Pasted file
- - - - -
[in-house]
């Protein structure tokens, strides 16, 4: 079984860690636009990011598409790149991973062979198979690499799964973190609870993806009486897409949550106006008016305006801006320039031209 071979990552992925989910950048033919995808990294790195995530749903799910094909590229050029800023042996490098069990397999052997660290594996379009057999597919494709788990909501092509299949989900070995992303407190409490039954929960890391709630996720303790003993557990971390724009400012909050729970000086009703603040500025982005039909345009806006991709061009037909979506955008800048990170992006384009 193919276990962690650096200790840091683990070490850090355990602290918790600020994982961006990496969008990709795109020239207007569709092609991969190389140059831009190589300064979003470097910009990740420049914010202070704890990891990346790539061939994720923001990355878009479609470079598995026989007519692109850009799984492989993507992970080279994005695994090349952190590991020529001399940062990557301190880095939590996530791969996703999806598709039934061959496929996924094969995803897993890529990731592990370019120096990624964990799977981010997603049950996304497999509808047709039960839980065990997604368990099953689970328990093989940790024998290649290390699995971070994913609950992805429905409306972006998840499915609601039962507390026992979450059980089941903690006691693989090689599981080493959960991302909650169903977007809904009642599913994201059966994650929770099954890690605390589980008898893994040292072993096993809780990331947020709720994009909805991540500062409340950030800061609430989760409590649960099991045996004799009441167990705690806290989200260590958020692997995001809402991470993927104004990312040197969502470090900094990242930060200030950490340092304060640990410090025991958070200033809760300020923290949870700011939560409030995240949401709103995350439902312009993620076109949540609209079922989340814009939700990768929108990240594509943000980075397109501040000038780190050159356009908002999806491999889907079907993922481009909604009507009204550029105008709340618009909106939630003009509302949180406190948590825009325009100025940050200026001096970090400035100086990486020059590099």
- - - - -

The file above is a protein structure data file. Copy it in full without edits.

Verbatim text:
[in-house]
């Protein structure tokens, strides 16, 4: 079984860690636009990011598409790149991973062979198979690499799964973190609870993806009486897409949550106006008016305006801006320039031209 071979990552992925989910950048033919995808990294790195995530749903799910094909590229050029800023042996490098069990397999052997660290594996379009057999597919494709788990909501092509299949989900070995992303407190409490039954929960890391709630996720303790003993557990971390724009400012909050729970000086009703603040500025982005039909345009806006991709061009037909979506955008800048990170992006384009 193919276990962690650096200790840091683990070490850090355990602290918790600020994982961006990496969008990709795109020239207007569709092609991969190389140059831009190589300064979003470097910009990740420049914010202070704890990891990346790539061939994720923001990355878009479609470079598995026989007519692109850009799984492989993507992970080279994005695994090349952190590991020529001399940062990557301190880095939590996530791969996703999806598709039934061959496929996924094969995803897993890529990731592990370019120096990624964990799977981010997603049950996304497999509808047709039960839980065990997604368990099953689970328990093989940790024998290649290390699995971070994913609950992805429905409306972006998840499915609601039962507390026992979450059980089941903690006691693989090689599981080493959960991302909650169903977007809904009642599913994201059966994650929770099954890690605390589980008898893994040292072993096993809780990331947020709720994009909805991540500062409340950030800061609430989760409590649960099991045996004799009441167990705690806290989200260590958020692997995001809402991470993927104004990312040197969502470090900094990242930060200030950490340092304060640990410090025991958070200033809760300020923290949870700011939560409030995240949401709103995350439902312009993620076109949540609209079922989340814009939700990768929108990240594509943000980075397109501040000038780190050159356009908002999806491999889907079907993922481009909604009507009204550029105008709340618009909106939630003009509302949180406190948590825009325009100025940050200026001096970090400035100086990486020059590099």